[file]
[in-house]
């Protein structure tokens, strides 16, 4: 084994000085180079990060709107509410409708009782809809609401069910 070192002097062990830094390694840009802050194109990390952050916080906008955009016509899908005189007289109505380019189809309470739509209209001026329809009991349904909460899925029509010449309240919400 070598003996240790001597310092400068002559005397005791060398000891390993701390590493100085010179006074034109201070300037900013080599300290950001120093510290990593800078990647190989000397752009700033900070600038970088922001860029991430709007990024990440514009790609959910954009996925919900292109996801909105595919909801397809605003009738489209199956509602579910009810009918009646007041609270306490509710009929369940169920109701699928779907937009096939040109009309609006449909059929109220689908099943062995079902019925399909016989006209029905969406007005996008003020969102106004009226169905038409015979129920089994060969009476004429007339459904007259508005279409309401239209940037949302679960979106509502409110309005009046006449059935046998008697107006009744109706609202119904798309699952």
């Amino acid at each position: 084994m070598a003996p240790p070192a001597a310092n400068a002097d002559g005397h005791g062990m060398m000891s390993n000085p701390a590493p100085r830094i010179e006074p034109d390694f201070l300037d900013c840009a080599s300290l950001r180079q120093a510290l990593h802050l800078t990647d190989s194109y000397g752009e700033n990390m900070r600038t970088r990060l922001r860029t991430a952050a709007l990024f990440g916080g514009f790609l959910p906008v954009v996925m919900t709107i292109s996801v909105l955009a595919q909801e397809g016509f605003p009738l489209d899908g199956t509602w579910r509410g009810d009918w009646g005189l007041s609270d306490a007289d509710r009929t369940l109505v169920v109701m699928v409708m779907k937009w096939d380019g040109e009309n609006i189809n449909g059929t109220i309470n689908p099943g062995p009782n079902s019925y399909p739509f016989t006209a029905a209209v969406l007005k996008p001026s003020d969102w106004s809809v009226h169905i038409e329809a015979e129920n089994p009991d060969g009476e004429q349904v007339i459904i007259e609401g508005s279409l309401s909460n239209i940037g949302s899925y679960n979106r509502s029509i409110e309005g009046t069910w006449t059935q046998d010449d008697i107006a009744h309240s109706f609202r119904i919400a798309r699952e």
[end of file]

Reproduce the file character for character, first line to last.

[in-house]
């Protein structure tokens, strides 16, 4: 084994000085180079990060709107509410409708009782809809609401069910 070192002097062990830094390694840009802050194109990390952050916080906008955009016509899908005189007289109505380019189809309470739509209209001026329809009991349904909460899925029509010449309240919400 070598003996240790001597310092400068002559005397005791060398000891390993701390590493100085010179006074034109201070300037900013080599300290950001120093510290990593800078990647190989000397752009700033900070600038970088922001860029991430709007990024990440514009790609959910954009996925919900292109996801909105595919909801397809605003009738489209199956509602579910009810009918009646007041609270306490509710009929369940169920109701699928779907937009096939040109009309609006449909059929109220689908099943062995079902019925399909016989006209029905969406007005996008003020969102106004009226169905038409015979129920089994060969009476004429007339459904007259508005279409309401239209940037949302679960979106509502409110309005009046006449059935046998008697107006009744109706609202119904798309699952």
């Amino acid at each position: 084994m070598a003996p240790p070192a001597a310092n400068a002097d002559g005397h005791g062990m060398m000891s390993n000085p701390a590493p100085r830094i010179e006074p034109d390694f201070l300037d900013c840009a080599s300290l950001r180079q120093a510290l990593h802050l800078t990647d190989s194109y000397g752009e700033n990390m900070r600038t970088r990060l922001r860029t991430a952050a709007l990024f990440g916080g514009f790609l959910p906008v954009v996925m919900t709107i292109s996801v909105l955009a595919q909801e397809g016509f605003p009738l489209d899908g199956t509602w579910r509410g009810d009918w009646g005189l007041s609270d306490a007289d509710r009929t369940l109505v169920v109701m699928v409708m779907k937009w096939d380019g040109e009309n609006i189809n449909g059929t109220i309470n689908p099943g062995p009782n079902s019925y399909p739509f016989t006209a029905a209209v969406l007005k996008p001026s003020d969102w106004s809809v009226h169905i038409e329809a015979e129920n089994p009991d060969g009476e004429q349904v007339i459904i007259e609401g508005s279409l309401s909460n239209i940037g949302s899925y679960n979106r509502s029509i409110e309005g009046t069910w006449t059935q046998d010449d008697i107006a009744h309240s109706f609202r119904i919400a798309r699952e």